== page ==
Journal #8 Harriet Jacobs
October 15, 2009
"Why does the slave ever love? Why allow the tendrils of the heart to twine around objects which may at any moment be wrenched away by the hand of violence? When separations come by the hand of death, the pious soul can bow in resignation, and say, 'Not my will, but thine be done, O Lord!' But when the ruthless hand of man strikes the blow, regardless of the misery he causes, it is hard to be submissive. I did not reason thus when I was a young girl. Youth will be youth. I loved, and I indulged the hope that the dark clouds around me would turn out a bright lining. I forgot that in the land of my birth the shadows are too dense for light to penetrate." (Jacobs 1812)
"I have very little occasion to alter the language, which is wonderfully good..." (Lydia Maria Child on Harriet Jacobs)
Under the pseudonym Linda Brent, Jacobs recalls the early days of her slavery when she fell in love with a free born colored man. Although being deeply in love, at the same time she perceives the difficulty and the impracticability of such marriage between them due to her status as a slave. The dream of love and marriage never came true for her due to the tyrannical measures that Dr. Flint took against her.
Putting aside the physical hardships as well as torture that slaves had to go through, the mental torment in itself is already more than enough to drive one into a state of maddening despair. Slaves being treated as mere animals is evident in many autobiographical works of African Americans. Men are used as cattle to plow the fields, while women are paired up to "mate" with whomever the slave owner wishes to produce "offspring" to tend for his or her growing estate. The sheer outrageousness is frankly quite unbearable.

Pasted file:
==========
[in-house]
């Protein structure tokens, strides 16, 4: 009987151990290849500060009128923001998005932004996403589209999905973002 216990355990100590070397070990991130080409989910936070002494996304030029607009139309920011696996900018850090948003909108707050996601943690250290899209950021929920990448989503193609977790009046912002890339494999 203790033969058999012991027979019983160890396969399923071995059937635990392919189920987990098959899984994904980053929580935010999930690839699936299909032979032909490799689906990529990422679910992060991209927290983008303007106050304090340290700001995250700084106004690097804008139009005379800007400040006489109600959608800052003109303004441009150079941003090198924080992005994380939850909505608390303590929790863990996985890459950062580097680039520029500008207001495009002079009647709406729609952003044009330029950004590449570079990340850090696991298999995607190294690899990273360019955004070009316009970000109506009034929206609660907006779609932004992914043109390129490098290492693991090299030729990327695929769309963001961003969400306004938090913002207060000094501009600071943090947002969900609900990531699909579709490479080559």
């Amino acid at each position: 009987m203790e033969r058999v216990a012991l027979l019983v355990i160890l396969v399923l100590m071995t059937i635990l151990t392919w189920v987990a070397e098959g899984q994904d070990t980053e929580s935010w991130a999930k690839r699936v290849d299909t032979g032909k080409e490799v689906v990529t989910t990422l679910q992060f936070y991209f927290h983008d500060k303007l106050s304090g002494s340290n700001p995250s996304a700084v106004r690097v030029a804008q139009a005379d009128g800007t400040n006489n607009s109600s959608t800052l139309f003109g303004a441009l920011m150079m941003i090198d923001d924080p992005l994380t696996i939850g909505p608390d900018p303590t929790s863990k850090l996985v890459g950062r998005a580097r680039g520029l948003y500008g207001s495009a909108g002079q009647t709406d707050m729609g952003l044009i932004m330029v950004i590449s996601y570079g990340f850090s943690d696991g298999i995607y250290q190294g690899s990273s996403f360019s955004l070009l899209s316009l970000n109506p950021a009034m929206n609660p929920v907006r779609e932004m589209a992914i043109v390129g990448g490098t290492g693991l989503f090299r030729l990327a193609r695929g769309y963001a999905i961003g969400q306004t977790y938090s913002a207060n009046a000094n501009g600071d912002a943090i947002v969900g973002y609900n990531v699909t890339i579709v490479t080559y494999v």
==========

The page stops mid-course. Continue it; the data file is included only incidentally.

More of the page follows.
True, in terms of the literature Jacobs' Incidents in the Life of a Slave Girl is superbly written. True, the language, as Child puts it, is wonderfully good. Yet at the same time, while we, as modern readers, are blessed with such an eloquently written document that provides us with valuable insights of the past, I could not but ponder upon the saddening cause of such a piece of literature to be written. The words are not gushed upon paper due to the gentle urges and consolation of the Muse, nor are they inspired by divine intervention, nor are they the product of scenic surroundings; instead, they are the words spawned from the crack of cold, pitiless whips and empty stomachs. Is it not ironic and heart rending that beautiful literature has such despairing origins?